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Using Professional Income Tax Preparation
Doug Smith

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The time of tax preparation is one of the most irritating and dreaded times of year. Many taxpayers wait until the last minute to dive into their piles of receipts and tax forms to try to prepare their federal income tax return. April 15 is the typical IRS (Internal Revenue Service) deadline for most tax years. Paying taxes is a legal obligation that helps run the country, or that is the theory! Regardless of your views on that, preparing a federal tax return is a duty we cannot ignore. Preparing tax returns involves several steps.




Calculation of your total income is the first step in preparing your return. This number consists of more than simply the wages reported on your Form W-2. The total income is comprised of many parts, including your salary, earned interest, gambling or lottery winnings, investment profits, and just about anything else that earned income for you. This number is easiest to calculate during your tax return preparation if you have saved and cataloged the required receipts and forms throughout the year. Employers, banks, and investment houses will send you a single Form 1099 or similar form after the end of the fiscal year.




The next step in Form 1040 preparation is to determine the total amount of any federal taxes you have already paid. Most U.S. citizens have federal income tax withheld from their paychecks each month. If you have more than one job, you will receive a Form W-2 from each employer. Add up all the federal income taxation withheld from each job, plus any other taxes you paid throughout the year (such as self-employment taxes, if applicable). This calculation gives you the amount of taxes you have already paid during the year.




The next step in preparing your federal return is to use the tax charts to locate your total income, so that you can find the amount of taxes due for someone with that income. Compare the tax amount from the table to the amount you have already paid. If the amount already paid is bigger, then you are entitled to a tax refund of the difference. If the amount already paid is too small, you will owe taxes to the IRS.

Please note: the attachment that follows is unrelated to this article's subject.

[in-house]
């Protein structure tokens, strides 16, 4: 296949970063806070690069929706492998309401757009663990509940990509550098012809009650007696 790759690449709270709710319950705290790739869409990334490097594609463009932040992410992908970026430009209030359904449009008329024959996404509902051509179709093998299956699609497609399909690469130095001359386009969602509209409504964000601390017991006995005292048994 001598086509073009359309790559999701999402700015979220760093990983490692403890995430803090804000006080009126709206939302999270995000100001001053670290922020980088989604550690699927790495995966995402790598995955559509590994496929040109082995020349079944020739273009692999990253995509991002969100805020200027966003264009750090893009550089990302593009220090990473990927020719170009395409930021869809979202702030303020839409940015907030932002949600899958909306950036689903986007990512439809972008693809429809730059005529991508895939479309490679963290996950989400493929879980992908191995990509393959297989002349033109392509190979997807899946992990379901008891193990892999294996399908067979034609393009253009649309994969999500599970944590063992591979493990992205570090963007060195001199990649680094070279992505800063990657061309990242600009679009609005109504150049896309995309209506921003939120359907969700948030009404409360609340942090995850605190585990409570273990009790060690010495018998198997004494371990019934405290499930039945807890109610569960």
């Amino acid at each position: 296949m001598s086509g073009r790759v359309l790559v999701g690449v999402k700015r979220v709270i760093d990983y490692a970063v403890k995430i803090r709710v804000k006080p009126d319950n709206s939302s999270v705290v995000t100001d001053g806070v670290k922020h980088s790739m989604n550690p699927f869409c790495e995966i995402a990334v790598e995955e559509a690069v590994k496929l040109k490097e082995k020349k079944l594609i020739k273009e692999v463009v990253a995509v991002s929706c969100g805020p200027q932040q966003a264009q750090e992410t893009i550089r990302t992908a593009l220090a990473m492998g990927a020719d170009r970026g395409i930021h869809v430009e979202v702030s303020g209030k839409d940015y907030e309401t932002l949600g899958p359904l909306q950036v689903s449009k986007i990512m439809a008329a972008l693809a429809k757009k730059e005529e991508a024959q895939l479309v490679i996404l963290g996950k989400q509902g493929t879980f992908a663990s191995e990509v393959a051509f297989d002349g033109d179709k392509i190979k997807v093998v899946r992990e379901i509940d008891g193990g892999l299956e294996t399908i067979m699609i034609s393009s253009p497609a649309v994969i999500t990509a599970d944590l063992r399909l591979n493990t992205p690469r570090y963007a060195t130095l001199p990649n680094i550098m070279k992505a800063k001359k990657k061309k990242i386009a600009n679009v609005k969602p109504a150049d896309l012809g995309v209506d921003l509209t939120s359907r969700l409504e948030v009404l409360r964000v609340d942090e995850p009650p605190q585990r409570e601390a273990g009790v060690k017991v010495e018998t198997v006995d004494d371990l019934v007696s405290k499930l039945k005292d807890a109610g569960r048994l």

You can maximize your income, or minimize the taxable amount you have to pay, by itemizing your deductions. Deductions are credits you can subtract from your total income, thereby decreasing your overall tax burden. Some of the most common deductions are yourself, your dependents, medical bills, unreimbursed employee expenses, depreciation on equipment, charitable donations, mortgage interest, and certain types of mileage. Your tax professional can tell you which deductions are allowable and legal, and which are not. Be sure to have receipts for all the deductions you claim, in the event of a dispute or audit by the IRS.




You can claim the standard deduction amount rather than itemizing your deductions. It is much less work to do so while preparing your return. However, it is worth the exercise to calculate your itemized deductions. If they total more than the standard deduction, you will either get a larger refund or pay a lower tax bill. Most first-time taxpayers don't have enough deductions to itemize, and so can use the streamlined Form 1040-EZ.




Tax returns can be filled out by hand, by software, or by a professional tax preparer. Regardless of which method you choose, planning and organization will take a lot of the pain out of your federal income tax preparation task.



Copyright 2008 by Doug Smith.  All Rights Reserved Worldwide.  Unauthorized Duplication Prohibited.  Not Intended to be Professional Advice.





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